This week, the U.S. Supreme Court heard the case of Gill v. Whitford, a political gerrymandering case in Wisconsin, in which Republicans rewrote the state’s district lines, Democrats are contending, for partisan and unconstitutional purposes. The court’s decision has the potential to change politics across the United States. Gerrymandering is a means of stacking the political deck, of drawing and carving an electoral map in such a way as to preserve incumbents, and give one political party an unfair advantage. Neither party is immune to the practice, but Republicans have maximized its use throughout the country, allowing the GOP to win state and federal races and control legislatures and state houses, even with fewer votes and less support.
In the case of Wisconsin, Republicans used sophisticated computer models to redraw legislative districts by ”packing” as many Democrats into a small number of districts as possible, and “cracking” the remaining Democratic voters by splitting them into various other districts such that they would never constitute a majority. In the 2012 elections, after rigging the map, Wisconsin Republicans won only 48.6 percent of the vote statewide, yet captured 60 of 99 seats in the state assembly. Nationally, Republicans won 53 percent of the vote, but 72 percent of Congressional seats where they redrew the map.
If gerrymandering is one reason why Americans can’t have nice things, the Supreme Court case comes at a crossroads for voting rights and political participation. One question that arises is how to expand voter participation for those left out of the political process, and guarantee fair and equitable representation for everyone. For the Black electorate and other disenfranchised voters, there is much on the line, with an assault on voting rights on the state and federal level following the evisceration of the Voting Rights Act in Shelby v. Holder. This comes at a time of low voter participation and civic engagement.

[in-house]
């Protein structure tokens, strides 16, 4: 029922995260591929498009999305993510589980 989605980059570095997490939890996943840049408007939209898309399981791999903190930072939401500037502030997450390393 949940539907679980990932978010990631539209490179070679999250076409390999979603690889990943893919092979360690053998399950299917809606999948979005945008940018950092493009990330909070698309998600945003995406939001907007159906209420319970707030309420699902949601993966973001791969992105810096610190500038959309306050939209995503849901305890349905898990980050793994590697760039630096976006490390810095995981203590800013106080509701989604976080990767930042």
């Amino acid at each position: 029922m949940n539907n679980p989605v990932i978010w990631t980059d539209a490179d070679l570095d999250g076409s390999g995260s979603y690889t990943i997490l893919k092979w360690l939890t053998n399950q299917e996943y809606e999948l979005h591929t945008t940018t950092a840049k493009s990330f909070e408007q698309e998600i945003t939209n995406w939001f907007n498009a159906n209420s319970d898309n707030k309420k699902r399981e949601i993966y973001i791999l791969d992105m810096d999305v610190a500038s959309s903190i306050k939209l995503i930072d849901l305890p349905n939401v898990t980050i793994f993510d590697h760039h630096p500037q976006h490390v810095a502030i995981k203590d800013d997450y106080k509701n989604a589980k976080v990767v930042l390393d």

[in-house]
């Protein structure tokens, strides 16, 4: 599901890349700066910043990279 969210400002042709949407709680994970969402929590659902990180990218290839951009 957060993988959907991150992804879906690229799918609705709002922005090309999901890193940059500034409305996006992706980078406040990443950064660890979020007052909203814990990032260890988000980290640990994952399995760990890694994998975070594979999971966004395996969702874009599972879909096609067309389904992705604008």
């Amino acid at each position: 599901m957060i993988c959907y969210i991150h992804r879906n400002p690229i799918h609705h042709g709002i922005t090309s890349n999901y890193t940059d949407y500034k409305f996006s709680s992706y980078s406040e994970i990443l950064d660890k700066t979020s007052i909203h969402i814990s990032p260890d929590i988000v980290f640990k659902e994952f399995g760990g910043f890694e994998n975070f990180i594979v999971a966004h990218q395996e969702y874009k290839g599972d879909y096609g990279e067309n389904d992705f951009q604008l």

In a statement, Senators John McCain (R, Ariz.) and Sheldon Whitehouse (D, R.I.) said the high court has the power to “return control of our elections to the people.”
“The Court can clean up a cause of America’s crisis in confidence in our democracy,” the senators wrote. “The American people do not like gerrymandering. It leaves them feeling powerless and discouraged; that their votes are wasted and voices silenced.”
Donita Judge, senior attorney and co-program director at Power and Democracy at Advancement Project, awaits the Supreme Court gerrymandering decision. Judge told Atlanta Black Star that the Wisconsin variety of redistricting is the most egregious form of gerrymandering, in which there is no bipartisan commission drawing the lines, and one party has control of everything. In the cases of Wisconsin and North Carolina, gerrymandering turned purple states red, a process that cannot be reversed for a decade.
“For Blacks, the ability to vote for candidates of your choice is not happening because we are aligned with the Democratic Party,” Judge told Atlanta Black Star. “We saw the implications in places such as North Carolina. We lost Shelby and we had a voter suppression bill passed. We also saw those same legislatures draw some of the most partisan districts in the country.”
While the Supreme Court has struck down notorious North Carolina’s HB 589, partisan gerrymandering has serious consequences for voting rights, as it deprives people of the power of choice. “If we were really honest with people, instead of saying get out and vote, we would be telling people it doesn’t make a difference. You can vote all day long and you will not elect the representative of your choice. We don’t want to say that because we don’t want people to stop voting,” she said.